In another development, a Saudi-led military coalition fighting the rebel Houthi in Yemen claimed to have blocked an attempt to attack an “enemy drone” on Saudi merchant ships late Friday, Saudi Arabia’s state affairs said. The television reported without providing details. The coalition has accused the Iran-backed Houthi of threatening maritime security in the southern Red Sea near the important Bab Armandeb Strait. This strait will be used to transport oil from the Persian Gulf to Europe and goods from Asia to Europe.

British maritime security firm Ambrey said the attack on Mercer Street killed one of its team members along with a member of the tanker’s crew. Intelligence agencies said they were working with authorities to provide assistance to the victims’ families “at this incredibly sad time.”

Omani authorities did not respond to requests for comment. The Sultan is located on the eastern tip of the Arabian Peninsula and follows an important transportation route for cargo and energy through the Strait of Hormuz, the narrow mouth of the Persian Gulf.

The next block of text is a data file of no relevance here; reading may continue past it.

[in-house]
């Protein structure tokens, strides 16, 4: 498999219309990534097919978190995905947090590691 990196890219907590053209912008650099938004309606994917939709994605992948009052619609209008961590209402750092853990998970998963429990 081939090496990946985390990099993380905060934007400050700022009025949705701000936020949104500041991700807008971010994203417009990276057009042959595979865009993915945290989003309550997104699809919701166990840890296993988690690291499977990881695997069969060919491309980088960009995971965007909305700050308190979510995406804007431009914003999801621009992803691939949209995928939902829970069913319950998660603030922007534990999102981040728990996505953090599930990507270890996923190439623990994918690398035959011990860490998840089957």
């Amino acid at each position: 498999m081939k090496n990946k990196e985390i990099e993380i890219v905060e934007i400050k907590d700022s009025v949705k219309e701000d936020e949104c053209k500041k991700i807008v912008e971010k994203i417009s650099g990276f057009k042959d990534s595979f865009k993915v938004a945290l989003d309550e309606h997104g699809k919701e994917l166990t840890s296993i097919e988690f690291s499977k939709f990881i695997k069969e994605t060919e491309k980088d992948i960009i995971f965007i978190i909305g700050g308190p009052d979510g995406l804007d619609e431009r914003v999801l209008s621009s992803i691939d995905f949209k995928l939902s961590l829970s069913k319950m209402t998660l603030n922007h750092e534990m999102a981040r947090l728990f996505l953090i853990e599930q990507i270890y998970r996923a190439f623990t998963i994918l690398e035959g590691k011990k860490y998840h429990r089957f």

Israel did not publicly acknowledge the attack. Other Israeli-linked vessels have also been targeted in recent months during the shadow war between the two countries, with Israeli authorities blaming the Islamic Republic for attacks.

Meanwhile, Israel is suspected of a series of large-scale attacks targeting Iran’s nuclear program. Iran also recently saw the largest warship sank in the nearby Gulf of Oman under mysterious circumstances.

The attack on Thursday took place as tensions over Iran’s tattered nuclear deal increased and negotiations over the restoration of the deal were stalled in Vienna. A series of ship attacks suspected of being carried out by Iran began a year after President Donald Trump withdrew the United States from the agreement in 2018.

Iranian media quoted foreign reports on Thursday’s attack, but provided nothing more. The attack took place the night after US Secretary of State Antony Blinken, who spoke from Kuwait, warned Iran that he “cannot continue indefinitely” to discuss the nuclear deal in Vienna.

This is the second time this month that a ship associated with an offer has been targeted. In early July, a Liberia-flagged vessel, the CSAV Tyndall, once tied to Zodiac Maritime, was hit by an unexplained explosion while in the northern Indian Ocean, according to the US Maritime Bureau.

John Gambrel